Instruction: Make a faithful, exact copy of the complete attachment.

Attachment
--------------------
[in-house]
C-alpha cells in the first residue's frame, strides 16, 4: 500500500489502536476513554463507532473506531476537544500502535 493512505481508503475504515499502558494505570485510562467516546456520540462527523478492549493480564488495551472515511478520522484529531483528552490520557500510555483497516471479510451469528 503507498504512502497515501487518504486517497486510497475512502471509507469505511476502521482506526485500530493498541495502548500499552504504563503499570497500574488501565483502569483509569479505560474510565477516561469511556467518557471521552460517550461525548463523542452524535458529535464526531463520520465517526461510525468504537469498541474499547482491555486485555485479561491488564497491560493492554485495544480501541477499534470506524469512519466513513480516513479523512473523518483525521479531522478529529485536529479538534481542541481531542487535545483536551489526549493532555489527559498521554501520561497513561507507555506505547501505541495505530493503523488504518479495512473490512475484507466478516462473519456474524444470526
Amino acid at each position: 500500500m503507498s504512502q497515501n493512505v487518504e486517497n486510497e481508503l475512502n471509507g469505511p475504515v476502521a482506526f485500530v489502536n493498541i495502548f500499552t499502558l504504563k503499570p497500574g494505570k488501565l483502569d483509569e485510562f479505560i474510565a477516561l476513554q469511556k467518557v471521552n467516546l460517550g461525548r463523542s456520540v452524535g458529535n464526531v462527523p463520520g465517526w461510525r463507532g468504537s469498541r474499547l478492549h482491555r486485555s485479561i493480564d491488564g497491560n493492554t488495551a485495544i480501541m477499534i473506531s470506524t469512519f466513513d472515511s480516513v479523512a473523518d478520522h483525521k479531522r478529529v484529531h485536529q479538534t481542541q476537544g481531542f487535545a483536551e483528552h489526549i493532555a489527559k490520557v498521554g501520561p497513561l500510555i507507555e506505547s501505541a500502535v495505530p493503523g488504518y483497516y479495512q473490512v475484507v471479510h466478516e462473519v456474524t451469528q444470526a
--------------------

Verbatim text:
[in-house]
C-alpha cells in the first residue's frame, strides 16, 4: 500500500489502536476513554463507532473506531476537544500502535 493512505481508503475504515499502558494505570485510562467516546456520540462527523478492549493480564488495551472515511478520522484529531483528552490520557500510555483497516471479510451469528 503507498504512502497515501487518504486517497486510497475512502471509507469505511476502521482506526485500530493498541495502548500499552504504563503499570497500574488501565483502569483509569479505560474510565477516561469511556467518557471521552460517550461525548463523542452524535458529535464526531463520520465517526461510525468504537469498541474499547482491555486485555485479561491488564497491560493492554485495544480501541477499534470506524469512519466513513480516513479523512473523518483525521479531522478529529485536529479538534481542541481531542487535545483536551489526549493532555489527559498521554501520561497513561507507555506505547501505541495505530493503523488504518479495512473490512475484507466478516462473519456474524444470526
Amino acid at each position: 500500500m503507498s504512502q497515501n493512505v487518504e486517497n486510497e481508503l475512502n471509507g469505511p475504515v476502521a482506526f485500530v489502536n493498541i495502548f500499552t499502558l504504563k503499570p497500574g494505570k488501565l483502569d483509569e485510562f479505560i474510565a477516561l476513554q469511556k467518557v471521552n467516546l460517550g461525548r463523542s456520540v452524535g458529535n464526531v462527523p463520520g465517526w461510525r463507532g468504537s469498541r474499547l478492549h482491555r486485555s485479561i493480564d491488564g497491560n493492554t488495551a485495544i480501541m477499534i473506531s470506524t469512519f466513513d472515511s480516513v479523512a473523518d478520522h483525521k479531522r478529529v484529531h485536529q479538534t481542541q476537544g481531542f487535545a483536551e483528552h489526549i493532555a489527559k490520557v498521554g501520561p497513561l500510555i507507555e506505547s501505541a500502535v495505530p493503523g488504518y483497516y479495512q473490512v475484507v471479510h466478516e462473519v456474524t451469528q444470526a